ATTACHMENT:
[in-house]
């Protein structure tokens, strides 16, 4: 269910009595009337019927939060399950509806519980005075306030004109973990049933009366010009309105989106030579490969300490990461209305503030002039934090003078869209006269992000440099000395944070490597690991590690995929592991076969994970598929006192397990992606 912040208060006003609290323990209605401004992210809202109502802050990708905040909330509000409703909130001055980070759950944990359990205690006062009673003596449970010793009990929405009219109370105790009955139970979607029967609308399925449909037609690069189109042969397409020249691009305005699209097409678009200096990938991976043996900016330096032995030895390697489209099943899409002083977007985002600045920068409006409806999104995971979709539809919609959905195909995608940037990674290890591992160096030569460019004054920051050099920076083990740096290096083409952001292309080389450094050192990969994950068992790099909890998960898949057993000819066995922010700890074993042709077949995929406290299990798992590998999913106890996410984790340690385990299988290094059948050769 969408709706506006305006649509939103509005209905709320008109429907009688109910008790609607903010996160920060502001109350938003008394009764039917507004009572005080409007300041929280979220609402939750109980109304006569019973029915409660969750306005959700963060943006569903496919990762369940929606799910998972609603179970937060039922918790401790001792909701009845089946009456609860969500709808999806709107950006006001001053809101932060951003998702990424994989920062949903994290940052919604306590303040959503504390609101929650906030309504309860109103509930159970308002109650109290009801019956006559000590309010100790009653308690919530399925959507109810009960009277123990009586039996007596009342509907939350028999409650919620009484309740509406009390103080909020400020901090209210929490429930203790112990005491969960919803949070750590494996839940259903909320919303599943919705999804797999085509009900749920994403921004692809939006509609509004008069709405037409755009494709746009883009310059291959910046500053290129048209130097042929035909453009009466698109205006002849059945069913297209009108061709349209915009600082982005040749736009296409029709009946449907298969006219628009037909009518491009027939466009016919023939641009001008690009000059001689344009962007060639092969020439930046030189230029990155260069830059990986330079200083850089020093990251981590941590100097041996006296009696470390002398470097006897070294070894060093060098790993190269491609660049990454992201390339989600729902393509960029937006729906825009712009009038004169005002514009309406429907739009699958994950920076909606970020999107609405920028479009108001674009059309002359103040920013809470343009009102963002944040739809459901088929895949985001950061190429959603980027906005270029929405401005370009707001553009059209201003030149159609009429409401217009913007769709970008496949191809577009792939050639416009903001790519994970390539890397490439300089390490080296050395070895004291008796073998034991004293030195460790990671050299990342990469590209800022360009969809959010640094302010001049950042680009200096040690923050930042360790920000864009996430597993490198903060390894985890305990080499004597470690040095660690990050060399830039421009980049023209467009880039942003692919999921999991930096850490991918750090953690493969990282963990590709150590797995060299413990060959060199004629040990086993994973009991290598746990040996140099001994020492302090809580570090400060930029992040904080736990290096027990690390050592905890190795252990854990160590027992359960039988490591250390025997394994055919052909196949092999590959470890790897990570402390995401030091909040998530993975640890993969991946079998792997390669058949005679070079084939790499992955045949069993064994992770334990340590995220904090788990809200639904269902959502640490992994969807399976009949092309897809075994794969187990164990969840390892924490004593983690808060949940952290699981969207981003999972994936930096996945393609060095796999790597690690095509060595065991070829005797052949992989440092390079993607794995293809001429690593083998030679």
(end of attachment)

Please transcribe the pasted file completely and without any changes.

[in-house]
């Protein structure tokens, strides 16, 4: 269910009595009337019927939060399950509806519980005075306030004109973990049933009366010009309105989106030579490969300490990461209305503030002039934090003078869209006269992000440099000395944070490597690991590690995929592991076969994970598929006192397990992606 912040208060006003609290323990209605401004992210809202109502802050990708905040909330509000409703909130001055980070759950944990359990205690006062009673003596449970010793009990929405009219109370105790009955139970979607029967609308399925449909037609690069189109042969397409020249691009305005699209097409678009200096990938991976043996900016330096032995030895390697489209099943899409002083977007985002600045920068409006409806999104995971979709539809919609959905195909995608940037990674290890591992160096030569460019004054920051050099920076083990740096290096083409952001292309080389450094050192990969994950068992790099909890998960898949057993000819066995922010700890074993042709077949995929406290299990798992590998999913106890996410984790340690385990299988290094059948050769 969408709706506006305006649509939103509005209905709320008109429907009688109910008790609607903010996160920060502001109350938003008394009764039917507004009572005080409007300041929280979220609402939750109980109304006569019973029915409660969750306005959700963060943006569903496919990762369940929606799910998972609603179970937060039922918790401790001792909701009845089946009456609860969500709808999806709107950006006001001053809101932060951003998702990424994989920062949903994290940052919604306590303040959503504390609101929650906030309504309860109103509930159970308002109650109290009801019956006559000590309010100790009653308690919530399925959507109810009960009277123990009586039996007596009342509907939350028999409650919620009484309740509406009390103080909020400020901090209210929490429930203790112990005491969960919803949070750590494996839940259903909320919303599943919705999804797999085509009900749920994403921004692809939006509609509004008069709405037409755009494709746009883009310059291959910046500053290129048209130097042929035909453009009466698109205006002849059945069913297209009108061709349209915009600082982005040749736009296409029709009946449907298969006219628009037909009518491009027939466009016919023939641009001008690009000059001689344009962007060639092969020439930046030189230029990155260069830059990986330079200083850089020093990251981590941590100097041996006296009696470390002398470097006897070294070894060093060098790993190269491609660049990454992201390339989600729902393509960029937006729906825009712009009038004169005002514009309406429907739009699958994950920076909606970020999107609405920028479009108001674009059309002359103040920013809470343009009102963002944040739809459901088929895949985001950061190429959603980027906005270029929405401005370009707001553009059209201003030149159609009429409401217009913007769709970008496949191809577009792939050639416009903001790519994970390539890397490439300089390490080296050395070895004291008796073998034991004293030195460790990671050299990342990469590209800022360009969809959010640094302010001049950042680009200096040690923050930042360790920000864009996430597993490198903060390894985890305990080499004597470690040095660690990050060399830039421009980049023209467009880039942003692919999921999991930096850490991918750090953690493969990282963990590709150590797995060299413990060959060199004629040990086993994973009991290598746990040996140099001994020492302090809580570090400060930029992040904080736990290096027990690390050592905890190795252990854990160590027992359960039988490591250390025997394994055919052909196949092999590959470890790897990570402390995401030091909040998530993975640890993969991946079998792997390669058949005679070079084939790499992955045949069993064994992770334990340590995220904090788990809200639904269902959502640490992994969807399976009949092309897809075994794969187990164990969840390892924490004593983690808060949940952290699981969207981003999972994936930096996945393609060095796999790597690690095509060595065991070829005797052949992989440092390079993607794995293809001429690593083998030679």